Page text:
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Tuesday, December 13, 2005

Comments

You'd probably also be interested in today's discussion at Half Changed World.

Brett, you made me curious about Christmas lights... Are those necessarily a Christian thing, or simply a way to lively up a dull winter? Would it be okay for a Jewish house to decorate with lights, snowmen, and candy canes, or is that too closely related to Christian traditions?

Anonymous: Thanks! I'll add a link in a few minutes.

Phil: Like anything nowadays, it's a work in progress. When I was a kid, hideous electric menorahs were popular, but I rarely see them nowadays. The whole point of Hanukkah are the candles themselves.

But since it is the festival of lights, more and more Jews are decorating with lights. Also, Jews used to be wary of advertising their religion when I was a kid, which may explain some of the holiday's low-key nature.

You'd have to ask an expert if there is any tie-in between Christmas and Hanukkah, but I was always led to believe not. As I recall, Christmas blended northern European tribal traditions -- such as the tree -- into the holiday. But again, I'm no expert.

As for the other traditions, I do not know many Jews who include candy canes or trees. Snowmen seem more accepted, but only marginally so. Mixed marriages seem to be the most open to Christmas lights.

Also, you might want to read Elizabeth's post, which adds perspective.

Hope that helps.

Weird - I'm "Anonymous," but I thought your site had my personal info memorized.

I recognized the link, but I thought maybe you were going incognito today. Hope all is well in Washington.

sorry, but you're definitly wrong; it must be a very strange view you americans have there over...
If somebody asks you, what you think, what your son is thinking, you should encourage him to get used to tell the truth - it's not his problem other people have more or less stupid dreams.
Greetings from germany,
Stefan

I agree about telling the truth Stefan, but there's a practical issue you're not considering: my personal experience is that people do not like having their beliefs questioned or undercut.

In some cases it is downright dangerous. This is not true of just in the United States; consider the violence in Australia.

Intolerance can be a dangerous thing, and because of it, it will be my children's problem. If my children discover an injustice, I would want them to speak up. At the same time, I want them to be able to function in society and remain safe to boot. It's a tough balancing act.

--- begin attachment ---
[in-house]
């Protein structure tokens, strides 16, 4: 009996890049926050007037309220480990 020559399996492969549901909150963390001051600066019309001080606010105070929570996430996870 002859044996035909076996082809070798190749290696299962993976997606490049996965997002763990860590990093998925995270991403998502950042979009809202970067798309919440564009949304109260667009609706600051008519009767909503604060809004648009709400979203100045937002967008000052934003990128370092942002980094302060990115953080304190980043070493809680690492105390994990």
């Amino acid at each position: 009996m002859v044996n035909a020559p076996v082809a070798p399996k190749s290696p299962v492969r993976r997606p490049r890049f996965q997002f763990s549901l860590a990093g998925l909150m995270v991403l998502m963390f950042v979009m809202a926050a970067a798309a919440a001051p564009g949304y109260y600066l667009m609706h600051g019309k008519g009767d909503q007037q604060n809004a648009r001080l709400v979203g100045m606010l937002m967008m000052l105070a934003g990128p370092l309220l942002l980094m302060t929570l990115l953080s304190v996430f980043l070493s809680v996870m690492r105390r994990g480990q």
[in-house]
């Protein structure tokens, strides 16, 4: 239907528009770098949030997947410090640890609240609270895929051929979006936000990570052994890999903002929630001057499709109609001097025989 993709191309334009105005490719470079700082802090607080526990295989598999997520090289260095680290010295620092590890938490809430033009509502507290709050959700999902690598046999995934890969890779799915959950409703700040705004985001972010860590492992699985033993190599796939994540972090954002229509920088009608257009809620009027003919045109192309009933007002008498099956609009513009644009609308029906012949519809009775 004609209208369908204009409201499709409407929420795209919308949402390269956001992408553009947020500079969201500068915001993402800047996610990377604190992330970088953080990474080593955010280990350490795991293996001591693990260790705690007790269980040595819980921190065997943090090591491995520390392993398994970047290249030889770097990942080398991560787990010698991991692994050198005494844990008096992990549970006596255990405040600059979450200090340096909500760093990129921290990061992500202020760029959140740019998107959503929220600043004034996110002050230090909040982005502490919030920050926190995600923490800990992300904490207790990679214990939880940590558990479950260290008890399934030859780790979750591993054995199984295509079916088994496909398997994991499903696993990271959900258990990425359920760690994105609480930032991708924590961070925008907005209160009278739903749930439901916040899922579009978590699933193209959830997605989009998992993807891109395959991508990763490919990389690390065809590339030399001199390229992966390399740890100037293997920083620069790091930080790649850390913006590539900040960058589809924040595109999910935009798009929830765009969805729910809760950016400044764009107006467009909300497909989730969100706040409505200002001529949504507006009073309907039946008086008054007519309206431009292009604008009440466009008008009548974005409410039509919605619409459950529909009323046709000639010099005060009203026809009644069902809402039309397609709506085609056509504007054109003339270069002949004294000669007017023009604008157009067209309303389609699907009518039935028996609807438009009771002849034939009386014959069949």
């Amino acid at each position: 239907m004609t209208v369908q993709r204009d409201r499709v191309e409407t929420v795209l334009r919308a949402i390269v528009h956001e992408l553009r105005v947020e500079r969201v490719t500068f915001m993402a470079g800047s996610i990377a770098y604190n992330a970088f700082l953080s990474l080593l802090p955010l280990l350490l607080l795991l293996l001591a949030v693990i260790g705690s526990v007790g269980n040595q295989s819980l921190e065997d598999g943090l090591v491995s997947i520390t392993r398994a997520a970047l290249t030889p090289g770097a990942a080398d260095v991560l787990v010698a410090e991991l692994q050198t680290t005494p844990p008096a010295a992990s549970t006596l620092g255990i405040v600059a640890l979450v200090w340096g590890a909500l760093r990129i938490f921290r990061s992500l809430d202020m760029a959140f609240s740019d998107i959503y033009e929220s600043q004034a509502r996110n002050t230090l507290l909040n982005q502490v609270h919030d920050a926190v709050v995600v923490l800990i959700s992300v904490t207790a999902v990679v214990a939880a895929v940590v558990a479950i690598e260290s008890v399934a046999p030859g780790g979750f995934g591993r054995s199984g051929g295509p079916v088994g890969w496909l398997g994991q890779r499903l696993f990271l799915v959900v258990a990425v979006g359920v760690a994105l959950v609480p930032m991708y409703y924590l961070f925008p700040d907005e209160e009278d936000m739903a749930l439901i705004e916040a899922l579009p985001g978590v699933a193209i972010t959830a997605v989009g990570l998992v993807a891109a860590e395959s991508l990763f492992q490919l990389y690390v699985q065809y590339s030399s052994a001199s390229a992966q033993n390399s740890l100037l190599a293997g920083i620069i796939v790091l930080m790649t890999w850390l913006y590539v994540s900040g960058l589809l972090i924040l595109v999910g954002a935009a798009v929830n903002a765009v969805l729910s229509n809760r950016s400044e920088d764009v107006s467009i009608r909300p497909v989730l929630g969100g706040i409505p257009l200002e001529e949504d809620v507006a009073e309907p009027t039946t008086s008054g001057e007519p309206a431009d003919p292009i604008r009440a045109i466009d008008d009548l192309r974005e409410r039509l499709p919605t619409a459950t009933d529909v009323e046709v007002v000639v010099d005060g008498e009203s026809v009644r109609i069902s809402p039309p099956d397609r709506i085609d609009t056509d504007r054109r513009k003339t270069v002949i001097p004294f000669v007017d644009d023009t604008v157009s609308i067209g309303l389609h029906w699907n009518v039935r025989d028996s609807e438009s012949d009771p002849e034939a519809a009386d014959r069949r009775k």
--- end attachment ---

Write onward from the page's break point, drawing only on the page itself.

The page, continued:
Truth is relative anyway. Is seeing always believing, or can we believe in things we cannot touch, feel, taste, etc.?

Some of our greatest inventors, authors, and artists were people who had active and creative imaginations.

Obviously I don't believe that there is a real Santa Claus, but I do believe that the attributes he has been given by history and culture are very real for those of us who would like to see a little less meanness and selfishness in the world.

My kids could have worse role models than Santa!

Which is why I choose to teach my kids to respect others beliefs up until the point they are dangerous or destructive.

This post hit home for me as well as my experience as one of the few Jewish kids in a town in Long Island New York in late 60's / early 70's was pretty much the same. You learned early to keep your mouth shut or else the kids would be reminded that you were different then them. I adapted but when we moved to the very next town which was about 50% Jewish I felt like I was in a foreign land.

My wife converted to Judaism before our kids were born so they see all the Christmas stuff at Grandma and Grandpa's. My son is 3 1/2 and this year began asking for a tree. He knows we're Jewish and his grandparents are not but hasn't asked why that is yet. Our compromise was he will get to help pick out the tree being bought for their house. Should be amusing. - DI_Dad

It's interesting how families cope with all the competing holidays. Let us know how picking the tree goes.

Interesting discussion, especially after watching "Miracle on 34th Street" this evening.

From my (Christian) view, Santa Claus is an example of the secular forces invading Christmas, and I often forget that he is, after all, based on a Christian saint and could therefore be construed as "religious." Similarly, I don't necessarily view the trees as Christian (the custom originated in northern Europe), but I guess that could be construed as a Christian symbol also.

I like the idea of the Festival of Lights actually having lights....

Incidentally, my dentist has indicated that I might have to get my wisdom teeth pulled. The Tooth Fairy still comes for wisdom teeth, right?

Xmas: For the record, Christmas never bothered me much. I'd find it a lot more disoncerting to live in a place that didn't celebrate the holiday each year. That would be "strange" to me.


Tooth Fairy: Sorry, the drug fairy comes for pulled wisdom teeth. Drugs for pain relief, that is.

(Acutally, it's not all that bad. I had ALL 4 pulled at the same time and I was eating solids in no time. Of course, I was 19.)

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